Explain how the microphone in your amplifier works. How, exactly, does it convert waves of air pressure (sound) into electrical signals?
The answer to this question depends on what type of microphone you use:
Microphones are important devices in the world of electronics, and students are likely to appreciate their function more when building a project that uses one.
Your amplifier design will almost certainly require more than one stage of transistors to properly match the impedance of the microphone to that of the loudspeaker. Identify the topology of each transistor stage (common-emitter, common-collector, common-base, etc.), and explain what the primary form of gain for each stage is (voltage gain, or current gain).
The answer to this question, of course, will vary with your particular design of circuit.
A project such as this really brings to life the concepts of gain, and why different transistor amplifier configurations are necessary to achieve different types of gains.
While Class A amplifier circuits are simpler to design and build, they are rarely used for high-power applications. Why is this? Why are Class B amplifier designs much more popular for high-power applications? Would it be practical for you to build a microphone amplifier such as this using nothing but Class A circuitry?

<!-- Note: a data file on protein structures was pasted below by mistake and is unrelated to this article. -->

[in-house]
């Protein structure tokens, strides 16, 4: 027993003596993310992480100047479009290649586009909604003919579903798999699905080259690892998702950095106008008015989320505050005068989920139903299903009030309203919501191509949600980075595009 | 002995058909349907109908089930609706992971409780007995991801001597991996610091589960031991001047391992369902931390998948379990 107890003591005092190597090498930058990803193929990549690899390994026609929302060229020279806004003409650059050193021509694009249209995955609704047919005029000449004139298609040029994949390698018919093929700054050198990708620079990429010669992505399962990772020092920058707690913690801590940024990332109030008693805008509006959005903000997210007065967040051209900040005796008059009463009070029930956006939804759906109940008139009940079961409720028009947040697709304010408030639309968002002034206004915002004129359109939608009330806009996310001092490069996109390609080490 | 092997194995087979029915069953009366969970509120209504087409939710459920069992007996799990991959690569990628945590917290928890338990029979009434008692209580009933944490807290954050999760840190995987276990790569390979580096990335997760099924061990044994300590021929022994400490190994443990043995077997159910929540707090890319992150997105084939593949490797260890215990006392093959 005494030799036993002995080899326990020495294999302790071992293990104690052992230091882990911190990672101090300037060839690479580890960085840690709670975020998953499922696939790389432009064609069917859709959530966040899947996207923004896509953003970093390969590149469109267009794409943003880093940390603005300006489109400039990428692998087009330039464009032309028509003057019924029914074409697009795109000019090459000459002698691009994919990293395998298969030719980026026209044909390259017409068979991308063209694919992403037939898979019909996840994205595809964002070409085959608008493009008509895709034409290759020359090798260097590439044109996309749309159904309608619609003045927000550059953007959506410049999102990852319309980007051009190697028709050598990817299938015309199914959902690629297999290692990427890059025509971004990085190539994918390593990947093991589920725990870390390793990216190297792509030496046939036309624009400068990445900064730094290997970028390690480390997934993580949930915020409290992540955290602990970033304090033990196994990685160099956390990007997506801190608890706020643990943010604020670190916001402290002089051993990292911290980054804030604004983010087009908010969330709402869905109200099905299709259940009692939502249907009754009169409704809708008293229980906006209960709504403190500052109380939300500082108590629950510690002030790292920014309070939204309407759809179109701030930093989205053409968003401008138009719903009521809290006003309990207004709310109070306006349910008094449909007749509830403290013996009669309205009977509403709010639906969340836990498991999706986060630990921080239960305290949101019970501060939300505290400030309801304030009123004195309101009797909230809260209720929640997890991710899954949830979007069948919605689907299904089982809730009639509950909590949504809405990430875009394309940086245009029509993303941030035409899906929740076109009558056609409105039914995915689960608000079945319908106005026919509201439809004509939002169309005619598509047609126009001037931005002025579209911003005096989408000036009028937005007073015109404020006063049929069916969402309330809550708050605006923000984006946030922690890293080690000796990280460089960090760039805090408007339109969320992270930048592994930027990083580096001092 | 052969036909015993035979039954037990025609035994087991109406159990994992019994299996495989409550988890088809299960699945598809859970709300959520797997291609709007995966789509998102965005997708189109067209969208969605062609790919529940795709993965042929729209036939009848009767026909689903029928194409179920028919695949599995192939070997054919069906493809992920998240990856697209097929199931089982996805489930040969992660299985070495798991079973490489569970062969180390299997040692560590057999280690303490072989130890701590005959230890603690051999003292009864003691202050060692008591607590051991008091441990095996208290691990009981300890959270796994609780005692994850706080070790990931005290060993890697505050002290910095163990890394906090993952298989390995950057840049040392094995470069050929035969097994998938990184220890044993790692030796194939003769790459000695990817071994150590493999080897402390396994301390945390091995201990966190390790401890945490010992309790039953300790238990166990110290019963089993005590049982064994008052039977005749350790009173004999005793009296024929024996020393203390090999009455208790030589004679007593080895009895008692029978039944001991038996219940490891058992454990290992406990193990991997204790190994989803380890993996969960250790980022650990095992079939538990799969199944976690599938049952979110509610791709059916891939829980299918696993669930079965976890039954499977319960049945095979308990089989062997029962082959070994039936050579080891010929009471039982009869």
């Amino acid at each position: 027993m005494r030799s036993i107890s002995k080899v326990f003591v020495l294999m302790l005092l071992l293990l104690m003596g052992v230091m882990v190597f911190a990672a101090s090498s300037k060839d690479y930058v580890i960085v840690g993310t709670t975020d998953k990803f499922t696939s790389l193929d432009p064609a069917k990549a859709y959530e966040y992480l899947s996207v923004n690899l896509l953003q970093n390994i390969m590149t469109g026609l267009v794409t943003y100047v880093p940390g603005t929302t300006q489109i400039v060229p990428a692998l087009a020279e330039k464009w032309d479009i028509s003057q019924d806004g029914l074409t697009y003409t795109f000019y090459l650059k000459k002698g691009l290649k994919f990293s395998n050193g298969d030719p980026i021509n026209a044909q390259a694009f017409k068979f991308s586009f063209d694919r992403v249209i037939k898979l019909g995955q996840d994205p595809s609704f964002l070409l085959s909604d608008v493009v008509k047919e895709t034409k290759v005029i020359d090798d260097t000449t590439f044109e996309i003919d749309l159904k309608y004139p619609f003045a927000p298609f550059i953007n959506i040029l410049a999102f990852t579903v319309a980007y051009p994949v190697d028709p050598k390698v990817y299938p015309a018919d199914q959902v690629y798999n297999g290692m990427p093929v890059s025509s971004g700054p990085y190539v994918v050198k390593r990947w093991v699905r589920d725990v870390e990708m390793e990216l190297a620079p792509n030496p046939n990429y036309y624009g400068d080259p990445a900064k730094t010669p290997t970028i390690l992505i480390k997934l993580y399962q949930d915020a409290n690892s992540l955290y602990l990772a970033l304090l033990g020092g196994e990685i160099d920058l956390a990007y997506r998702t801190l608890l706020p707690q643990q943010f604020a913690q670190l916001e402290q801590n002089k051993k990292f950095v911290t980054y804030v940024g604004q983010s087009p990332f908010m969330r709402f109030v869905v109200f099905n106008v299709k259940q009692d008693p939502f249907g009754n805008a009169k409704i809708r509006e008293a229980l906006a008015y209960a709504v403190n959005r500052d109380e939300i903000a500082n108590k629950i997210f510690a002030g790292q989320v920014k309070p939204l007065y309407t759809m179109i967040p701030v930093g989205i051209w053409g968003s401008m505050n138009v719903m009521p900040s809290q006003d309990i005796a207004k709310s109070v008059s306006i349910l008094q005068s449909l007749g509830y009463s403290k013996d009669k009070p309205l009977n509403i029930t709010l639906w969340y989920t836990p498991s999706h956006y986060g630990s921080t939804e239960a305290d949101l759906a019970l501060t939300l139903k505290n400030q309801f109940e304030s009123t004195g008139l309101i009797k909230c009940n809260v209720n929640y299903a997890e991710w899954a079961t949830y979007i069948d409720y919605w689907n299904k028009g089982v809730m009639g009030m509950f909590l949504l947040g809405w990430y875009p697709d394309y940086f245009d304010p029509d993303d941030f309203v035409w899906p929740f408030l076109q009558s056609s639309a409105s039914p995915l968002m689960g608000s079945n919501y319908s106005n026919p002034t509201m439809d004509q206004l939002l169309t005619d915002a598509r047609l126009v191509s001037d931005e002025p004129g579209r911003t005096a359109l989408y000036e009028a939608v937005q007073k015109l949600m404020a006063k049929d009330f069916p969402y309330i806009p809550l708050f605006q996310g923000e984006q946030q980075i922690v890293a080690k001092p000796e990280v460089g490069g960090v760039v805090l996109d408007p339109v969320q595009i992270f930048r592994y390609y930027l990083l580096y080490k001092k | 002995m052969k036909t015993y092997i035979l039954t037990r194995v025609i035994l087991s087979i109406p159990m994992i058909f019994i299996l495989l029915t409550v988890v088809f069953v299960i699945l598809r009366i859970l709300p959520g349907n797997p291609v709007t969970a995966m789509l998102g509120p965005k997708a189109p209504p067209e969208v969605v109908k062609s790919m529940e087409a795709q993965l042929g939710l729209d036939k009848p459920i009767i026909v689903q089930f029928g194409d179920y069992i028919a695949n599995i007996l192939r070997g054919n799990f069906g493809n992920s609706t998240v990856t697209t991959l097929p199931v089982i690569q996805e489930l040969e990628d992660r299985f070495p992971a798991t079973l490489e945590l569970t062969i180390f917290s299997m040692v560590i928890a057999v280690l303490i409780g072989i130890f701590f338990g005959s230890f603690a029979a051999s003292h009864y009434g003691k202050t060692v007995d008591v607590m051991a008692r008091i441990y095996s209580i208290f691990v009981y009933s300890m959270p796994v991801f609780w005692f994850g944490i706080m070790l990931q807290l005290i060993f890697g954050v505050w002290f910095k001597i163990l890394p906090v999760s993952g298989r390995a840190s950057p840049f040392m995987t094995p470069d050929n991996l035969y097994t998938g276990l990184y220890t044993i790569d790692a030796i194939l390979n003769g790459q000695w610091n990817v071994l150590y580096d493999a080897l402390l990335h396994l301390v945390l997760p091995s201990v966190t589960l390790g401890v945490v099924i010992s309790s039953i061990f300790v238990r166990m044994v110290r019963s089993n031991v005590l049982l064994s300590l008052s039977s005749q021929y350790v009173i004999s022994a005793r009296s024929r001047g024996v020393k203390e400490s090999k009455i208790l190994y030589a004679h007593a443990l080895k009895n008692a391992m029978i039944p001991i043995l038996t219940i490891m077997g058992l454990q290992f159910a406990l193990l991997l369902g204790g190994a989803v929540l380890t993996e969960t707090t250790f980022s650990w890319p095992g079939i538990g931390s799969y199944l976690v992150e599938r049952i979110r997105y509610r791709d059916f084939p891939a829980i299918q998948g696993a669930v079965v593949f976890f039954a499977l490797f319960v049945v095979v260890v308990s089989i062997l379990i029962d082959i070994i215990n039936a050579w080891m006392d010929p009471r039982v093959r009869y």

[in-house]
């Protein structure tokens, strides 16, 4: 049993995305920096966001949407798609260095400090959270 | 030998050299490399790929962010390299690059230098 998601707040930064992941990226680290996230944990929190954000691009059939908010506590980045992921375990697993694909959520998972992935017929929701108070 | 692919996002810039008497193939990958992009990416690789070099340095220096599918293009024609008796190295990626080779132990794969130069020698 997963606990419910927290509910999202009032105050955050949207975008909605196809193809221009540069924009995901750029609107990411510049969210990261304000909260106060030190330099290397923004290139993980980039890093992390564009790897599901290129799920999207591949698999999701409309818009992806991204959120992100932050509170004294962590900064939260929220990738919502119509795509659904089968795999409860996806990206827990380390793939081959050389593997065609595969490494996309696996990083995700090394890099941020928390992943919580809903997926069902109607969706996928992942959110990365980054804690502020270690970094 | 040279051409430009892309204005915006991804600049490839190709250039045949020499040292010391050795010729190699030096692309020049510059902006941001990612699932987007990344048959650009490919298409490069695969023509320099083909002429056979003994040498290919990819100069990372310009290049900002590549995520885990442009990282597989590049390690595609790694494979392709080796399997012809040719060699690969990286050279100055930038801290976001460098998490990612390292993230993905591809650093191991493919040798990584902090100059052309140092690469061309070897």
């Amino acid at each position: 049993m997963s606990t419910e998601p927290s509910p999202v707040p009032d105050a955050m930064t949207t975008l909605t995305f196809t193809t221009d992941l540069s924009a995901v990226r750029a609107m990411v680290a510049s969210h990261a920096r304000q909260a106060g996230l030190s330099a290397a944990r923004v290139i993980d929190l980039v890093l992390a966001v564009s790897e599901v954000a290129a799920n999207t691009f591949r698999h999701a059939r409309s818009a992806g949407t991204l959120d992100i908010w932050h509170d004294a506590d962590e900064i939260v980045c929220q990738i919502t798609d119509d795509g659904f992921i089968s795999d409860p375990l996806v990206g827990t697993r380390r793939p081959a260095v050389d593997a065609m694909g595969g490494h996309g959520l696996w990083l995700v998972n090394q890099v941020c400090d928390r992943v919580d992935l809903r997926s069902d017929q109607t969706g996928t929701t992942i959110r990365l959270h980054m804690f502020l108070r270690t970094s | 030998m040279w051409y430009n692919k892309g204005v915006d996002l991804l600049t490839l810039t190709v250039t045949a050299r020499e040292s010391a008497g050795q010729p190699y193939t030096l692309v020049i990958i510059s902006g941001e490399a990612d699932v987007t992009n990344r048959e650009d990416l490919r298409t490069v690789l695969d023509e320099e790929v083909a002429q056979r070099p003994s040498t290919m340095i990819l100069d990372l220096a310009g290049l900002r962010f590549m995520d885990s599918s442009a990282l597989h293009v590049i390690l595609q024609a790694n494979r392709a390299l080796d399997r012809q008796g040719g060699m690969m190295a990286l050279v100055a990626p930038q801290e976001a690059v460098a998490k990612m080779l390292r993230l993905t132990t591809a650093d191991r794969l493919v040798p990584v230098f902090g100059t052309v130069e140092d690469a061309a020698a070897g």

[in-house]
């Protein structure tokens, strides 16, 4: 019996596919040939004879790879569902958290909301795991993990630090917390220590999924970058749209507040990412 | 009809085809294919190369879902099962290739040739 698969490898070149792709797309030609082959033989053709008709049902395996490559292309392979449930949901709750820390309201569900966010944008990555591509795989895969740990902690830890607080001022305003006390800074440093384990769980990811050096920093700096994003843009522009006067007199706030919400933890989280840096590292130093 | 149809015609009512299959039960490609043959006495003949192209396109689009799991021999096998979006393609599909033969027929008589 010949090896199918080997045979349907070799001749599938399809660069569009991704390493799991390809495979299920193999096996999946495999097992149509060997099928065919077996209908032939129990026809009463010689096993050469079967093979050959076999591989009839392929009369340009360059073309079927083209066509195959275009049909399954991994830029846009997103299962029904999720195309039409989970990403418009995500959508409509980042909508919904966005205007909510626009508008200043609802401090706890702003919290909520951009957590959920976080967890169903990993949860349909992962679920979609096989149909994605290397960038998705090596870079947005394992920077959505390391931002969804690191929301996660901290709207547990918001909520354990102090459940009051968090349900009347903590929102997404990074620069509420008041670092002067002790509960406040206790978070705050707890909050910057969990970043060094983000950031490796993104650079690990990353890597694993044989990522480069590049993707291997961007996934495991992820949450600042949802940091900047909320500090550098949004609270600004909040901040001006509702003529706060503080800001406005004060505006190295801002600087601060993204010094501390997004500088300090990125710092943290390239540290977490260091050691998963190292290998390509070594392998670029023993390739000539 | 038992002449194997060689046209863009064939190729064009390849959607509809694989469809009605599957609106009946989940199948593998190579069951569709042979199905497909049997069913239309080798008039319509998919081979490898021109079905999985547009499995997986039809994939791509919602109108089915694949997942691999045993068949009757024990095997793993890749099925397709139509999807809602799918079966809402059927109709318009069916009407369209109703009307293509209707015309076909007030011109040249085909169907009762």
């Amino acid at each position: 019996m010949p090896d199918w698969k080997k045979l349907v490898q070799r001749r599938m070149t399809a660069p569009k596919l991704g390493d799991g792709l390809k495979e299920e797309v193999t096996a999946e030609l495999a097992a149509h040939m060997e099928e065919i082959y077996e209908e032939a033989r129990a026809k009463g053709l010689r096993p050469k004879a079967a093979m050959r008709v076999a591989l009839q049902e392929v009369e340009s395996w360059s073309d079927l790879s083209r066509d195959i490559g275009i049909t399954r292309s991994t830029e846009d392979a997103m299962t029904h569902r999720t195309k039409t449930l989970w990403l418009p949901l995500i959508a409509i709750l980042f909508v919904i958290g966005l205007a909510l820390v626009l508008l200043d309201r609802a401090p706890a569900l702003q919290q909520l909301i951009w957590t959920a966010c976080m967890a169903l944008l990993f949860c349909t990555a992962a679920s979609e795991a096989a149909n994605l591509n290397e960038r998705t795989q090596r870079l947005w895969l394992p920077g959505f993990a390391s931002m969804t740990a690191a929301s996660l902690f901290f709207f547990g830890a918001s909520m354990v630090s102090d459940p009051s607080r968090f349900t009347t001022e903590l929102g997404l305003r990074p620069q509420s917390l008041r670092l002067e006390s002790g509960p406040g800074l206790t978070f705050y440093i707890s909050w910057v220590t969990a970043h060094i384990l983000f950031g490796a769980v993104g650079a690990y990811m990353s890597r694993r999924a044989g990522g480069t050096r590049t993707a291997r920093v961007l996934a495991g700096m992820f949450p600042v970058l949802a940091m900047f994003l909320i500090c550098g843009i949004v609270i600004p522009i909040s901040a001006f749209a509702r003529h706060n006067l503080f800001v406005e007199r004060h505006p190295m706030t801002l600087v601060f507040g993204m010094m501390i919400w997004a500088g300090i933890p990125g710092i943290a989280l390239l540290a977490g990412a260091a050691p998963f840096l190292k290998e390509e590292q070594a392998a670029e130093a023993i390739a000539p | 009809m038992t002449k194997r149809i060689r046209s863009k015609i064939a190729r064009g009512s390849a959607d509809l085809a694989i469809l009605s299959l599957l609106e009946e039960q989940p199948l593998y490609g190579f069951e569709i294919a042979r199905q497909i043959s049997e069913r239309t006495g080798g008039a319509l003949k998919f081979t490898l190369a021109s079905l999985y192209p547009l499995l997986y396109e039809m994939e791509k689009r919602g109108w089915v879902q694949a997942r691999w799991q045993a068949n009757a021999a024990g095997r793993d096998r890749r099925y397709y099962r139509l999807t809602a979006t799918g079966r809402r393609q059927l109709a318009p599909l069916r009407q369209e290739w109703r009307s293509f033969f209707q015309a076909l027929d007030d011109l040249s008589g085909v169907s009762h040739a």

Class A amplifiers are much less efficient than Class B amplifiers: a great deal more of the electrical power energizing the circuit gets wasted in the form of heat.
Discuss with your students the practicality of a Class A audio power amplifier for the scope of this project. Just because I made Class B circuitry a requirement of this project does not mean a Class A amplifier design would be completely impractical. One of my goals in writing this design project was to get students experienced with Class B push-pull circuits, which are more challenging to design and build than Class A.
Explain how you plan to test for and eliminate (if necessary) any crossover distortion from your amplifier circuit. Do you suspect crossover distortion will be more noticeable at low volume levels or high volume levels? Explain why.
Crossover distortion is detected by using an oscilloscope to display the output waveform, and is eliminated through proper biasing of the push-pull transistor pair. This type of distortion is generally more noticeable at low volume levels, but I’ll let you explain exactly why!
Crossover distortion is the bane of Class B amplifier designs, and may be frustrating for the beginning electronics student to successfully eliminate without causing other problems (such as transistor overheating from excessive Class AB biasing).
Sound pressure is often measured in units of dBA. You should be familiar with decibels as a unit of amplifier gain, but what does “dbA” actually mean? How is 0 dBA objectively defined?
0 dBA = 1 pW/m2 ≈ “Threshold of human hearing”
Discuss with your students how decibels are an appropriate way to express sound intensity, due to the very nonlinear sensitivity of human hearing. In fact, the very genesis of the decibel scale was early telephone system design, where engineers had to rate signal loss in terms that were meaningful to human users.
Published under the terms and conditions of the Creative Commons Attribution License
In Partnership with Future Electronics
by Jeff Child